Posts Tagged ‘Learning’


It has been awhile since I have written a mass recommendation for group change theory work. The last time was Irshad Manji’s (2005) The Trouble with Islam where I encouraged groups of all stripes to read this memoir calling for transformation, and then compare/contrast it to their own journeys—that is replace Islam with whatever belief system one held and see where growth and transformation was needed no matter how regressive or progressive the system was.

There is a cancer in the city’s corridors of power. It is a cancer that is spreading…a system that is corrupt as it is incompetent.

The cancer is a toxic mix of neo-Nazism, white supremacy and a hate group that literally seeks to wipe away everything that is modern and urban, and start all over again in a primitive, Far Right nirvana that will only accept so called “Aryans”. And the organization that is supposed to be preventing this? The organization that is, instead indifferent to this spreading Cancer—or, perhaps, even secretly assisting it?

                                                                                               -(Kinsella, A Recipe for Hate,  p.241)

Today I finally completed Warren Kinsella’s (Dundurn, 2017) A Recipe for Hate is a downright masterful, mystery allegory weaving a mystery tale form the 1977-79 Portland, Maine growing Punk scene, into an allegory for our world today. Yes, I wish I could say it was simply a timepiece mystery, but Nazism and systematic hate appear to be harder to exterminate than 21st century bed bugs.

This is a book I encourage people to read. If you can only read it by yourself, fine, read and process the story. Listen to the rhythm of its soul and what it means for us today. Which character (s) resonate with you? Why? Which do not? Why not? When does this happen in your own life? What instincts may this tell you about yourself in knowing whom to trust? Who has darker secrets at play?

If you can read it in a book group even better, explore the character and system dynamics laid out. If the book group is part of a broader ideology or belief system even better. For the conversation can even deepen:

  • When is our organization like the Punk scene?
  • When do we become the organization (police, schools) that is supposed to stop the spreading cancer? Do we succeed or fail? Or are we frozen?
  • When are we the hate? Or, like the history of the skins, do we allow a segment to be co-opted by the hate?
  • What old hates still fester in community? What new ones go unsaid?

At the root, it is a well written mystery, that will keep you turning the pages. Which is what good fiction is supposed to be. I am not going to reveal many plot points outside of the broad strokes, because I want you to experience the roller coaster with unfiltered eyes.

Truly though, when you enter the story and reflect on any or all the questions, individually or better in a group conversation over coffee my hope is that it becomes the tiny ripples in the pond that change…change our trajectory at this point in history where we are secretly and quietly feeding the cancer once more. Change it to where we finally are the chemo that destroys it and the system moves to recovery and rebuilding in healthier ways.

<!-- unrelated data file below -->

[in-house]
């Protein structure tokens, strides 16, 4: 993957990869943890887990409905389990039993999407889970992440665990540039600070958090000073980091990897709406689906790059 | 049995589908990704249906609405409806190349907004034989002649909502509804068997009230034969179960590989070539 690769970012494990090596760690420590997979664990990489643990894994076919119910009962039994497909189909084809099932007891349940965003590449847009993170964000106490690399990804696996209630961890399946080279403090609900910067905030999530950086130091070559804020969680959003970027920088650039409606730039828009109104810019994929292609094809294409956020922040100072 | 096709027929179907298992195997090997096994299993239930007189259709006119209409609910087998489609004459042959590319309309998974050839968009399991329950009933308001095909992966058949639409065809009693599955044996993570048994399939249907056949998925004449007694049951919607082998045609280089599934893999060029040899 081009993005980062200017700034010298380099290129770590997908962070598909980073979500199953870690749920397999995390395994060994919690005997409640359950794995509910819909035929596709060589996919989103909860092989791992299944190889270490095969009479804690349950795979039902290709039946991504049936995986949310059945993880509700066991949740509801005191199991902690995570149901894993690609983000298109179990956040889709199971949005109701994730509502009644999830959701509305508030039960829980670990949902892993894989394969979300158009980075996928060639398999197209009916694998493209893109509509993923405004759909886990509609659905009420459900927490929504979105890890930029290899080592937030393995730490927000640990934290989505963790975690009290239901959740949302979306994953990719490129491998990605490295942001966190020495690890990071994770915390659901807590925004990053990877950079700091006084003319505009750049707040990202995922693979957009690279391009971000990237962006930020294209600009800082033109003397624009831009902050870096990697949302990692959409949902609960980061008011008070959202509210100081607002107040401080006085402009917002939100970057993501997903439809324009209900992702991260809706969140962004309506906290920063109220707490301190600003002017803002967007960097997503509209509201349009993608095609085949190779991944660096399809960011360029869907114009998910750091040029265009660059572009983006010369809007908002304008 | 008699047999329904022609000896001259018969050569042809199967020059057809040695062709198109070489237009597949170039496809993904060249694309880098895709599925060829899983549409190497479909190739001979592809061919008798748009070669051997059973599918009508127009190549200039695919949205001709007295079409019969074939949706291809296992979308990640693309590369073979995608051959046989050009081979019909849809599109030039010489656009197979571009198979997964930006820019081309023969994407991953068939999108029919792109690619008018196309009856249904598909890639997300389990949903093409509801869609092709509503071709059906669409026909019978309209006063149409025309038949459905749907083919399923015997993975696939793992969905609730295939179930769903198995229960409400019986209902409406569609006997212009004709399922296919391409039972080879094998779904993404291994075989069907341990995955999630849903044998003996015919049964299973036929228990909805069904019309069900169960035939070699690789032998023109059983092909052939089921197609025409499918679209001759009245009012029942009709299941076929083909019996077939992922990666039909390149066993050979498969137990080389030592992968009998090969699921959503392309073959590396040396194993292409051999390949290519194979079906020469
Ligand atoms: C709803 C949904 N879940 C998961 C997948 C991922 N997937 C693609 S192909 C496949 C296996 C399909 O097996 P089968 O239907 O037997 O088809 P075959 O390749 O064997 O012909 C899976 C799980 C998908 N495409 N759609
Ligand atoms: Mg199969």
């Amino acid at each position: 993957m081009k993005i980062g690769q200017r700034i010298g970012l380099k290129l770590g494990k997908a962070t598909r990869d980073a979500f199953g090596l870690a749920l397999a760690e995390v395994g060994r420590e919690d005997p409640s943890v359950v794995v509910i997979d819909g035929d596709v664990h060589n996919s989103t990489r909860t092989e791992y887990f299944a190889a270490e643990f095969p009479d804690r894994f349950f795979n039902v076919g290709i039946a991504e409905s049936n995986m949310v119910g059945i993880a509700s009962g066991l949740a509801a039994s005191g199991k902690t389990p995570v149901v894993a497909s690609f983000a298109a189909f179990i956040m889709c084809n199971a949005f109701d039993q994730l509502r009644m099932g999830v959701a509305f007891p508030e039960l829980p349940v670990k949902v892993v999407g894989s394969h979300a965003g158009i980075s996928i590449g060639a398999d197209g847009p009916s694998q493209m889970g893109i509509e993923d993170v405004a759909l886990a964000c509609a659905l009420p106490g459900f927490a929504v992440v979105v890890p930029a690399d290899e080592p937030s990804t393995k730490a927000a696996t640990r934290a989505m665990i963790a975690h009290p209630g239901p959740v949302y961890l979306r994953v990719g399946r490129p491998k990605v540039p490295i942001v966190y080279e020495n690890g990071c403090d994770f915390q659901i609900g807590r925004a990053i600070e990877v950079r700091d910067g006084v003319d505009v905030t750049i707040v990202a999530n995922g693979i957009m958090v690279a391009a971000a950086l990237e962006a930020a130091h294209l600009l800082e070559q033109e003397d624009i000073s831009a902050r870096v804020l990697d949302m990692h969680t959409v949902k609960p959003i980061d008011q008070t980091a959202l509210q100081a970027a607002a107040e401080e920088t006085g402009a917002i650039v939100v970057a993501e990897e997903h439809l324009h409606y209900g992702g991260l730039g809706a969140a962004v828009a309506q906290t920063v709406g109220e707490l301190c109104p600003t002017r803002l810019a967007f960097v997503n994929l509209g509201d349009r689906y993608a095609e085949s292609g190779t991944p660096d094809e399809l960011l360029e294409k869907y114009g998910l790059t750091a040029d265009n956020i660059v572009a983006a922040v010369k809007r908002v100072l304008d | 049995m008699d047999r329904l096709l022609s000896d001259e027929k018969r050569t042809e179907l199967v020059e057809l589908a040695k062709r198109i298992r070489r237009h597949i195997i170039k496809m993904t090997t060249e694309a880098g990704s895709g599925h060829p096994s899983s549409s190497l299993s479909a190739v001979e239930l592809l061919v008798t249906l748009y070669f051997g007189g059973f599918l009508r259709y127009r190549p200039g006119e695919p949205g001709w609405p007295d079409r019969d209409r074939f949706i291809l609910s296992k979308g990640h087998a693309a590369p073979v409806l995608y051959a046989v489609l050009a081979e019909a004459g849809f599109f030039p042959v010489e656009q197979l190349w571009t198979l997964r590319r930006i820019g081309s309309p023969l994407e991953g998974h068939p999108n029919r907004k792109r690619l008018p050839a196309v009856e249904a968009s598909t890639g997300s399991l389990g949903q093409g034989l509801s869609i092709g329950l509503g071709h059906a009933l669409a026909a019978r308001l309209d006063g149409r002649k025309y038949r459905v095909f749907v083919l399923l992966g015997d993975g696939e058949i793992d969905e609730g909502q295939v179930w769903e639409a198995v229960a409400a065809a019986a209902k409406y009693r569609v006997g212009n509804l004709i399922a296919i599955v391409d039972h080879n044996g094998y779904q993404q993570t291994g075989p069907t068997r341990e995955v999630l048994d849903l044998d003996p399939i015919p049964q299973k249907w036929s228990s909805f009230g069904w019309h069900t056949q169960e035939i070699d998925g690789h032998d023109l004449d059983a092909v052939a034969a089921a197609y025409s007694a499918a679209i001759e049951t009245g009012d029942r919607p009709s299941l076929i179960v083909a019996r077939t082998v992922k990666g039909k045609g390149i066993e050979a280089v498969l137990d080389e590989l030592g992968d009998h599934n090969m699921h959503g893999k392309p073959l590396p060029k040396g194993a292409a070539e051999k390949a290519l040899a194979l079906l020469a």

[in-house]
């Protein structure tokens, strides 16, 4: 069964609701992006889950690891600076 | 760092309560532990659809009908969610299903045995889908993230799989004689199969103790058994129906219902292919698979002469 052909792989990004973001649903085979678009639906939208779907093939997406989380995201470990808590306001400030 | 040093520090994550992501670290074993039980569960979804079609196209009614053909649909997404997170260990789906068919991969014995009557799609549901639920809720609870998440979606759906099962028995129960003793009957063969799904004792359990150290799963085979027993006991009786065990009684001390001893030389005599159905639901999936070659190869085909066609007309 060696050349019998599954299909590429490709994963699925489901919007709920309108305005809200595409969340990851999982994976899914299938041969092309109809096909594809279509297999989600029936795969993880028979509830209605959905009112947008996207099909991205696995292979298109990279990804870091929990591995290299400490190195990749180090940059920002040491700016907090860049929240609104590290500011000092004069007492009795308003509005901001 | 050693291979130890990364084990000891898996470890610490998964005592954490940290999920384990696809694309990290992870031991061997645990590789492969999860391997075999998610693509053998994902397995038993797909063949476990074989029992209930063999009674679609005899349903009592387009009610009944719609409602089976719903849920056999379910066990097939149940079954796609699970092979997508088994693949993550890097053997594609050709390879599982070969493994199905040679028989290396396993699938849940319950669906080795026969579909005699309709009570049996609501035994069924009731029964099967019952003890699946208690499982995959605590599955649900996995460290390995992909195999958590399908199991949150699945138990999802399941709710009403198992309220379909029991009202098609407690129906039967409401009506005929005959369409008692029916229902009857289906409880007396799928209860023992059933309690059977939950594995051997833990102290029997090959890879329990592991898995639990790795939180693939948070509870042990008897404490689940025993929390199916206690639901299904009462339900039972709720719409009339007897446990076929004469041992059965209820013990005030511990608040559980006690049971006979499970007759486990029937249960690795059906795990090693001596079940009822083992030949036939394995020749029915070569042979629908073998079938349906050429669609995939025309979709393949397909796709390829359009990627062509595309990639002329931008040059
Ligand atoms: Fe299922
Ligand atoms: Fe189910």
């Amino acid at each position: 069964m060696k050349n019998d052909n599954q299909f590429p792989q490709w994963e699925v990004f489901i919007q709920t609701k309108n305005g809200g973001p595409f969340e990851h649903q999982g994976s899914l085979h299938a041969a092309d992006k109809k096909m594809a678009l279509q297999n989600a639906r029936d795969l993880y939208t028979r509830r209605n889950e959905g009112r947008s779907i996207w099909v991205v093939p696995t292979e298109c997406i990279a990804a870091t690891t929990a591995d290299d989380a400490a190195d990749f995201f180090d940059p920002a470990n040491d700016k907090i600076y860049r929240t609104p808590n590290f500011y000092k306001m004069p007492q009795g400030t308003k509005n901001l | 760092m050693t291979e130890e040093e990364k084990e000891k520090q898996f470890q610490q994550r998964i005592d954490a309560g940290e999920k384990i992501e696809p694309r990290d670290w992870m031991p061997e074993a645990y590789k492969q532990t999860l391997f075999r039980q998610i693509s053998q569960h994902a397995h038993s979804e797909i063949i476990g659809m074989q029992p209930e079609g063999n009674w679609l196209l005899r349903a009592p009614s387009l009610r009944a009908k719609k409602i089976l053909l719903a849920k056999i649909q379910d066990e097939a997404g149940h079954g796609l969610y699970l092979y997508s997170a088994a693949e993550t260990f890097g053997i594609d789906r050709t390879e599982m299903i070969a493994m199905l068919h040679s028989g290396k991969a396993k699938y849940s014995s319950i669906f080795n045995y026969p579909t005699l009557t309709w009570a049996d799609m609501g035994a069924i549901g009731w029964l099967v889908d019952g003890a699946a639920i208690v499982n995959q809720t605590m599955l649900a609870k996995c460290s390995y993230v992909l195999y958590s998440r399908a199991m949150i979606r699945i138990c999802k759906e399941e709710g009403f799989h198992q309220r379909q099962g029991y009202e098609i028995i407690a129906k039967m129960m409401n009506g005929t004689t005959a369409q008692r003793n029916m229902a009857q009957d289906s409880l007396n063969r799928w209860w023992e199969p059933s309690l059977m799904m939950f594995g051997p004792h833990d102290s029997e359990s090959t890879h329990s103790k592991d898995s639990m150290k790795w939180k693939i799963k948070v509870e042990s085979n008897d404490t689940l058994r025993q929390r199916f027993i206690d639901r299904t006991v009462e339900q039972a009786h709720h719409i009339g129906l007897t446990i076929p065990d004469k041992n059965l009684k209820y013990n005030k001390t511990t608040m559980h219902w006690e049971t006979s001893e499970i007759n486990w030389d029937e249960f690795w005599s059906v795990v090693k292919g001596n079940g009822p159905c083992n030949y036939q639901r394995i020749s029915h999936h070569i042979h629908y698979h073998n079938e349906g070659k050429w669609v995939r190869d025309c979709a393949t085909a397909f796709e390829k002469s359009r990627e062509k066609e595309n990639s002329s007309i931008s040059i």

Basically, know that hate exists. It permeates between what we have seen in the past. It exists across all ideologies and belief systems. It needs to be destroyed. Full stop. We are in this together, neighbours and family.

Let love win, and if it is only this once against systematic cancer hate…then it has won big.

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It is a parable that uses a story telling device made famous on CBS’ How I met your mother…a father telling a story to their children to discover. This time around the story invests in theory of change.

There are many theories of change. There is the U theory or the stages of change to name but two. As well these have been adapted into grief work. There are stories of transformation and coming through change like the book parable series, FISH.  For you see change, morale are inter-twined together. It is about coming through the journey from what was to what is. But within the journey being able to honour and include the best of what was, wit the best of the new, or the crystalizing phase as in U theory to become the new norm.

This is the story of Dream Works Boss Baby (2017). For it is the story of actualizing reality beyond the “truth” out of fear, about enough of love (a resource) to go around and as such one group needs to be vilified over another.

“Obviously you have never been to business school!”

“Obviously you have never had a family!”

            -From Boss Baby (2017)

   But there is more. For it is the story of change in dynamics and understanding. The balance of quantitative results and qualitative existence. It is the story of new life. Not a complete abandoning of the old, but rather a building upon what was, to include what is, so what is to become can emerge.

This is the relationship between Boss Baby and older brother Tim on their journey together. A journey of give and take of learning. Learning that transforms each when they each open themselves up to learning from one another.  It was a gem of a surprise when my kids picked up the DVD from our local Wal-Mart for family movie night (and yes have been watching it at least twice a day since).

I am not going to share many plot points because it is a fun ride, and yes you need to experience it. Shape the parable for your own context. For it is time to discover hidden questions on your change journey:

  1. How are you Tim?
  2. How are you Boss Baby?
  3. How do you know you are ready to embrace the new? What from the old is coming on the journey?

But above all…remember you do not end with Ha! But Arrr!

Masts ahoy matey on the change journey!